The First Law of Mail Servers:
1. Any organisation which runs or hosts a mail server shall have no rights to the contents of the mail stored thereon, except when they qualify under paragraphs 2, 3 and 4 below.
2. Every email shall be considered the exclusive property jointly of the sender and recipient, and shall not be disclosed to third parties without the express permission of both parties.
3. Permission-to-disclose each copy of an email sent to multiple recipients, or to the multiple members of a distribution list, shall be evaluated independently of the other copies.
4. Being a recipient of a blind-CC of a message shall confer no rights, except those inherited from membership of a distribution list which isn't blind.
5. If a mail server is backed up, the only permissible purpose of the backup is to restore data in case of systems failure.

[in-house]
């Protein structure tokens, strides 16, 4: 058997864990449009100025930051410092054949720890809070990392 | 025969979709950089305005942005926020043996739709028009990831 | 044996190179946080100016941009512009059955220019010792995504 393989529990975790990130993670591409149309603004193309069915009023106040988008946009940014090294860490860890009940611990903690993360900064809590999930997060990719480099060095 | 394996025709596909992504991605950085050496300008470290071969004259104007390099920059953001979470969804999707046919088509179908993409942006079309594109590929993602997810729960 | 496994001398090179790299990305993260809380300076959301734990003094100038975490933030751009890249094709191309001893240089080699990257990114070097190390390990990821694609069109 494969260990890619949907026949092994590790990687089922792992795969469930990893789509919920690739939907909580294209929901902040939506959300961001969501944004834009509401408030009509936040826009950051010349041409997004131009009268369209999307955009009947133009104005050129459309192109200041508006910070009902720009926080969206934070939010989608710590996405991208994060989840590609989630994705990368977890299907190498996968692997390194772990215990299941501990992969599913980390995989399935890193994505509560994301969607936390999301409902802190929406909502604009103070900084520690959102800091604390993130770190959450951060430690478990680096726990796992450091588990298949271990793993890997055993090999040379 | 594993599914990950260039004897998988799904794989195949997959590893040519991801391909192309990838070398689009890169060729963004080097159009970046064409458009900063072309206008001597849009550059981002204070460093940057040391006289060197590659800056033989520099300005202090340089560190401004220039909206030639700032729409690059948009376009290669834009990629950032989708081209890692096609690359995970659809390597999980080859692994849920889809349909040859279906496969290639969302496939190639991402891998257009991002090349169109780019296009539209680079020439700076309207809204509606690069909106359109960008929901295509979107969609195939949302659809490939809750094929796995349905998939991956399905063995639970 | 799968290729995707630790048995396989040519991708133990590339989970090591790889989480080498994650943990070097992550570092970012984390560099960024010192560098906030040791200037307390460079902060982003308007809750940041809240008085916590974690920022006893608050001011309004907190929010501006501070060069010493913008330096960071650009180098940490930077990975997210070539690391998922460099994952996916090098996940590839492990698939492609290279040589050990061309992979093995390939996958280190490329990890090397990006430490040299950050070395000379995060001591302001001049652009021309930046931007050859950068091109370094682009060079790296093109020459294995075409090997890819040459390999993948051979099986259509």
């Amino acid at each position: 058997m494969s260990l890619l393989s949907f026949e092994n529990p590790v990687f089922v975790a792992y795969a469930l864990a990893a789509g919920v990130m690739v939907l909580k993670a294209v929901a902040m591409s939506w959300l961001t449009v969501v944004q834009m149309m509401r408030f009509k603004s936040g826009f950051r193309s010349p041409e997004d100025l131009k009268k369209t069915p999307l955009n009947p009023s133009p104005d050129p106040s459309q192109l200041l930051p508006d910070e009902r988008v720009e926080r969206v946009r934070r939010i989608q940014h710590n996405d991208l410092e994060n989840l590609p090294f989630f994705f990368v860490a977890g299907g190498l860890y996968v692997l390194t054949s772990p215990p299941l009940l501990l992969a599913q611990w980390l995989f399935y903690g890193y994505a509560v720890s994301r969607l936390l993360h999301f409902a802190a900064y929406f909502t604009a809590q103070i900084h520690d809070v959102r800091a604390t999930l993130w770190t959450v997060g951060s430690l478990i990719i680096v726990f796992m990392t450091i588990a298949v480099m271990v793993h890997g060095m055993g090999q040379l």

6. The only redress an employer may have in case of a suspected abuse of access to email is to make a reasonable charge for use of bandwidth and storage capacity. An employer has no rights to an employee's email other than to measure the amount of bandwidth and storage used.
There are no exceptions to the First Law of Mail Servers.
This means that:
- If I am in receipt of an email sent both to myself and another person, I shall have no rights over what the sender and the other recipient decide to do with the other recipient's copy. (rule 3)
- Even if I am a law-inforcement agent, or an industrial spy, or an ISP, or someone with lots of expensive lawyers in my pocket, I still can't read anyone's email apart from my own.